The young hippie became convinced that the mysterious thing he sought must lay at the very edge of the continent, that the sight of the Great Pacific Sea would be a wonder all in itself.
And so it was. They stood high on a cliff gazing on a vastness that made the Pacific’s sister the Atlantic look pale and piddly as a mud puddle. The sun was about to set and the three hippies simultaneously had the same thought – How much more wondrous would this sunset appear if they could taste of the magic potion?
At that very moment some local riffraff appeared from the beach below sold the weary travelers a potion, which they ate. The great glowing orb went down. As it approached the horizon, already resplendent with colorful jiggles and squiggles, its bottom flattened and oozed to the sides so that it resembled nothing so much as a hat. The travelers looked at each other. Was that it, what they’d come all across the continent for? Did that hat somehow contain that illusive answer, the answer to the question of existence?
They would never know, because like that the sun was gone and they stood down on the beach in the pitch black with an icy wind howling at them from Japan right through their bones. The riffraff who’d sold them the potion did have the sense to make a fire, but soon as they approached it to get warm it blew smoke in their eyes. And the riffraff spent the rest of the night telling over and over of things too boring to repeat, for it turned out they were not only riff raff, but morons.
By the time the sun finally reappeared the young hippie vowed that we would never dark the door of that potion again. And to date he has not.
It was high time to return East to the college, but one last wonder beckoned: the fabled city of San Francisco, promised land of the hippies. Yet when they reached the streets of Haight and Ashbury they found them to be not paved with gold, and as by some curse emptied of every last hippie, with not even an emaciated speedfreek in sight.
Where could the hippies have gone? Another friend from the college had told them of a girl who lived up in Marin north of the City. They drove across the Golden Gate Bridge and were immediately swallowed by the mouth a dark tunnel, and despaired, except that one of them pointed to the rainbow painted around the mouth of the tunnel and said, “I think this is a friendly tunnel.”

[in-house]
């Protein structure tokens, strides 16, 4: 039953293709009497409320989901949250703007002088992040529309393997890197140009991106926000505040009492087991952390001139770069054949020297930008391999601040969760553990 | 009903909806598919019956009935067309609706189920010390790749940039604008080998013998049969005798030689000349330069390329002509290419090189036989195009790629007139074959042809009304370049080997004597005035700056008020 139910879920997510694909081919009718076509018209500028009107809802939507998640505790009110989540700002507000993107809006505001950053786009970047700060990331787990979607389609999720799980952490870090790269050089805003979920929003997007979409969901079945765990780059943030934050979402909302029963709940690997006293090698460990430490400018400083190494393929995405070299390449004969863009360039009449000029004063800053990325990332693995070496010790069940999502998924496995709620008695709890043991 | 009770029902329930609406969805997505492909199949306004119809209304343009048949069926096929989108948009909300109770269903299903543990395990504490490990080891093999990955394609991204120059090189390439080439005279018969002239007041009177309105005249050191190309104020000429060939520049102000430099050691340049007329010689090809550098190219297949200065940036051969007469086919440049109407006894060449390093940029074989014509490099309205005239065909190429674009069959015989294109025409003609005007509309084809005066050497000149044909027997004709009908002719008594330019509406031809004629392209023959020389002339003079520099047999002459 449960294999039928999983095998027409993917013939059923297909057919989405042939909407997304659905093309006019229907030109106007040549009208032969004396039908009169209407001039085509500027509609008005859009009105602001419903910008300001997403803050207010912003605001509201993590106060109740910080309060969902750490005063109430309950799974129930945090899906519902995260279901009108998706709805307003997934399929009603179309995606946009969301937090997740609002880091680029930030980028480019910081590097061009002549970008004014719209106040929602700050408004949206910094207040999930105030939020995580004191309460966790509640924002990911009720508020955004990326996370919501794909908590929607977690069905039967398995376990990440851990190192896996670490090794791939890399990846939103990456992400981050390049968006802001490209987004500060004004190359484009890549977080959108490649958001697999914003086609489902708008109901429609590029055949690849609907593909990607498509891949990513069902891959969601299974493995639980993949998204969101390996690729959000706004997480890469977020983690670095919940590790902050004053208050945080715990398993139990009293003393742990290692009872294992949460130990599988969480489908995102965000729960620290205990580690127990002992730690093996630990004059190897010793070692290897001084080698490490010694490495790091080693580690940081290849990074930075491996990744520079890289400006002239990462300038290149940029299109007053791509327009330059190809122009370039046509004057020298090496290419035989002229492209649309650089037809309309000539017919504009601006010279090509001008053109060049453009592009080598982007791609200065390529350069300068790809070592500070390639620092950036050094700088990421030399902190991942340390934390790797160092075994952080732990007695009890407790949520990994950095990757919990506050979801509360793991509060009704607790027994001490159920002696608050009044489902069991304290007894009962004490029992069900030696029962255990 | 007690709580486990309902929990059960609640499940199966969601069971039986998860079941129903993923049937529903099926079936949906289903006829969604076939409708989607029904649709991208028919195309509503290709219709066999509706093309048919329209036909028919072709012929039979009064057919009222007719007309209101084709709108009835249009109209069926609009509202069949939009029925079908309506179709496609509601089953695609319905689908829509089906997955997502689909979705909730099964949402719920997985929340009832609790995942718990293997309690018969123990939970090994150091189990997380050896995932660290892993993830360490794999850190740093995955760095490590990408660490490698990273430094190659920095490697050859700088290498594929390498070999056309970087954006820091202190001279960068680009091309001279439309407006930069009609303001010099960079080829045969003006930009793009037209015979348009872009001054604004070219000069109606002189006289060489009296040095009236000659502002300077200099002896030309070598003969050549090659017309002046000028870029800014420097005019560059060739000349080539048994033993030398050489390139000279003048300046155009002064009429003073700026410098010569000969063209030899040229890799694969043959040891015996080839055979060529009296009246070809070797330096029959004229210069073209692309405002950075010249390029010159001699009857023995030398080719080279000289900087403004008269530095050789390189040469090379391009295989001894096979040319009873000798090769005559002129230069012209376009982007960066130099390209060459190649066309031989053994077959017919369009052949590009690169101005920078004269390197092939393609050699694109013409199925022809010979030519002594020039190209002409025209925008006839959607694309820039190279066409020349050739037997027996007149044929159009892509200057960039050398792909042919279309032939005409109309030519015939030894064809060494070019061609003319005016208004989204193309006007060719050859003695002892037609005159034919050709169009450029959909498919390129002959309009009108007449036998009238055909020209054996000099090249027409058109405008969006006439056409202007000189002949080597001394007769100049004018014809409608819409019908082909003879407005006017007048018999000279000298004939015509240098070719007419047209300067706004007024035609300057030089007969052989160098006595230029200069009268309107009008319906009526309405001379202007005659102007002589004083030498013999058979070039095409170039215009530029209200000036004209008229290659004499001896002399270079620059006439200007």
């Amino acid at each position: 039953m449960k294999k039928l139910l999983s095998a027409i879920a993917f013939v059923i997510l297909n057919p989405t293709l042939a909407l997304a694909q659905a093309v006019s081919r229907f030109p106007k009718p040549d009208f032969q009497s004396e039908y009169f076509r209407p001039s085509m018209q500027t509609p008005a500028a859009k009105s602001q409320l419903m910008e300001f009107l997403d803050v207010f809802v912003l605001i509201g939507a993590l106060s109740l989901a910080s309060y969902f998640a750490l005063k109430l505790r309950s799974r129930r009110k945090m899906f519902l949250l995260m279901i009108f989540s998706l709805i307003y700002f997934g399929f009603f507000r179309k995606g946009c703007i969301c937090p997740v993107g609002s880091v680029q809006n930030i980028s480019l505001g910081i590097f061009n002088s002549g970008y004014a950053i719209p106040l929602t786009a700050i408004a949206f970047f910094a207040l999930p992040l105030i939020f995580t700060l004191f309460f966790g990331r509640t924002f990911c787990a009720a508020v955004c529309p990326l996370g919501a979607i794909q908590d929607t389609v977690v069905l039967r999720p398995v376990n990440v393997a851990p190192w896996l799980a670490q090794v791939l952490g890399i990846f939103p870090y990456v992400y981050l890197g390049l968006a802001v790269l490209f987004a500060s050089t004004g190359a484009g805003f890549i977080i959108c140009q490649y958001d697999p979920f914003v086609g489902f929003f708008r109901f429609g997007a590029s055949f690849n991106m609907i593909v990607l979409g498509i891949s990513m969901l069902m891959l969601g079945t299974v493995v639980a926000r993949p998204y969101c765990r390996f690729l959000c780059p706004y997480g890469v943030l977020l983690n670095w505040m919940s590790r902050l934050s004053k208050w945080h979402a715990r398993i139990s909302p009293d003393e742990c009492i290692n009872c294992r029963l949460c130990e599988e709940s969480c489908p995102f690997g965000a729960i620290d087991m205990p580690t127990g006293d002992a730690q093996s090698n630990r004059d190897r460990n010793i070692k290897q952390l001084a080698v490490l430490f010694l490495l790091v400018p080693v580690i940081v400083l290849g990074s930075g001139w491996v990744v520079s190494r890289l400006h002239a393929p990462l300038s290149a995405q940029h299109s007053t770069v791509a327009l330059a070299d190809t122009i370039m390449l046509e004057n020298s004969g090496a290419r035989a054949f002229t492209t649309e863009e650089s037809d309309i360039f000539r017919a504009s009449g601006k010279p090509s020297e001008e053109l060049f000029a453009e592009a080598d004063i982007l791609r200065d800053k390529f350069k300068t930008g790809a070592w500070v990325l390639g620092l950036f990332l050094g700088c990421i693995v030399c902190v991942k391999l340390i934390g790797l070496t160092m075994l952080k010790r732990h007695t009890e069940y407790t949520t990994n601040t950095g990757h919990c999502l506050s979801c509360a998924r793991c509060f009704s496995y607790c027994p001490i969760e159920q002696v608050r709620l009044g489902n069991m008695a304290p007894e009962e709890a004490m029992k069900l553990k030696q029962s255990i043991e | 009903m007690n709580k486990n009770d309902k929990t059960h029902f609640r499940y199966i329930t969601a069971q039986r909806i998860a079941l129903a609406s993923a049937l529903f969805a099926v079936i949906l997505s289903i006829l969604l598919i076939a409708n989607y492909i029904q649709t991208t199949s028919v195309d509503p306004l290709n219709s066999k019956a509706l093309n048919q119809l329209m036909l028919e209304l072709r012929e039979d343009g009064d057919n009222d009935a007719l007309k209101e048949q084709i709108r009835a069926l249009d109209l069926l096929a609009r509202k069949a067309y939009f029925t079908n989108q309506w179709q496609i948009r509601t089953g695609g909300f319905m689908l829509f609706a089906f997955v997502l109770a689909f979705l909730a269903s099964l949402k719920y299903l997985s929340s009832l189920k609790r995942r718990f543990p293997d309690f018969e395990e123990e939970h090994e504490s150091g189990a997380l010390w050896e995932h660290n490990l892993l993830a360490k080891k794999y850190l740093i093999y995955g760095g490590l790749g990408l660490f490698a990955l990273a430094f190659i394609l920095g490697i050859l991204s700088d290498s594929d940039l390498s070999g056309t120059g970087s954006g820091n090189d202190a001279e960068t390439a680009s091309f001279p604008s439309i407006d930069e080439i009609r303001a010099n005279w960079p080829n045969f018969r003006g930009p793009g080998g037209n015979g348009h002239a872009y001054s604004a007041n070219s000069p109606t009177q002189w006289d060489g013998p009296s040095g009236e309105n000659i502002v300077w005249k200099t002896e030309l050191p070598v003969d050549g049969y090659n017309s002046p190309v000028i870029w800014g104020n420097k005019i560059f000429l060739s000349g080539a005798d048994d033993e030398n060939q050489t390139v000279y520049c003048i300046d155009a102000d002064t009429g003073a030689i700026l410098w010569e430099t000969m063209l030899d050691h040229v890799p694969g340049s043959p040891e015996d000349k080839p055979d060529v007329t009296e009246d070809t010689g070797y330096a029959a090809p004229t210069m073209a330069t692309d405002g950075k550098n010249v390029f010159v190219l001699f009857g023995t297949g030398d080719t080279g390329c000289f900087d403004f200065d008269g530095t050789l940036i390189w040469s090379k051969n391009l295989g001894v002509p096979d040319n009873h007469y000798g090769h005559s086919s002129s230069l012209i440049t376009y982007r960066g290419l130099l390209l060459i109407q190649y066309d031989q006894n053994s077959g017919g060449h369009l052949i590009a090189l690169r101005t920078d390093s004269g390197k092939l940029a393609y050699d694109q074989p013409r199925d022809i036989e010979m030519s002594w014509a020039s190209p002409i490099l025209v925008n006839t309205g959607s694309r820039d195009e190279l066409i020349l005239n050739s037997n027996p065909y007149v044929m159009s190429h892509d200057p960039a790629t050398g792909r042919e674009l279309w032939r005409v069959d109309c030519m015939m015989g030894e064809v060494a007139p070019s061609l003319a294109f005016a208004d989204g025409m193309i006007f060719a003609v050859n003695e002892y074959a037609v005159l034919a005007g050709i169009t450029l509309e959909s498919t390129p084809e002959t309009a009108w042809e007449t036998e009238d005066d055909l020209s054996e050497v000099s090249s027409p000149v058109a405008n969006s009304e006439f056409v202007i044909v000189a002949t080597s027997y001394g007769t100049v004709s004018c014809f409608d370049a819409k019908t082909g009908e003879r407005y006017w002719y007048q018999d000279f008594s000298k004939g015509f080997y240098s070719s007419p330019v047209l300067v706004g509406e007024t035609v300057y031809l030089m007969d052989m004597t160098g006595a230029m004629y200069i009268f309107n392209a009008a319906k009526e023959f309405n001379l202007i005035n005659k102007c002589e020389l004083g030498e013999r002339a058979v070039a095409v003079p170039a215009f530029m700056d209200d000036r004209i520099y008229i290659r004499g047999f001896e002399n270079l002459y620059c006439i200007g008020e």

And so it was, for they emerged into the little village of Mill Valley, a place so rustic and cute and crawling with granola that they thought they must have dreamed it. They wound up an enchanted canyon through swirling fog to the girl’s house where she invited them in and showed them the stream that ran right through the living room, and as was the custom they cried, “Oh, wow!” And then she further blew their minds by opening her vast refrigerator, saying, “my food is yours,” and handing them her stash, “And these magic herbs, too,” and pointing to beds with thick mattresses and clean sheets, “And here you may sleep.”
To say that they were hungry at this point is to say that the Great Sea is full of water. They smoked some of the magic herb and ate a bologna sandwich, and then another one. They went outside and craned their necks up at red-barked trees that stretched to the sky. And the young hippie pronounced, “I shall make my home here, in Hippie Heaven.”
But the young hippie returned to the college. Many years passed in which he grew old. His music flourished, yet not so much that he was rich. He was not the last to discover that Hippie Heaven, and soon the houses became more expensive. So though he sometimes visited San Francisco, he could never afford to make it his home.
Until now. I’ve been living for the last two weeks up a canyon in Mill Valley. It’s only til the end of the month, as we look for a place that we can afford in the East Bay.
I have long believed that if you want something badly enough, for long enough, you’ll get it. Oakland may no be Mill Valley, but we’re here, in the Bay Area, and it’s a kind of promised land.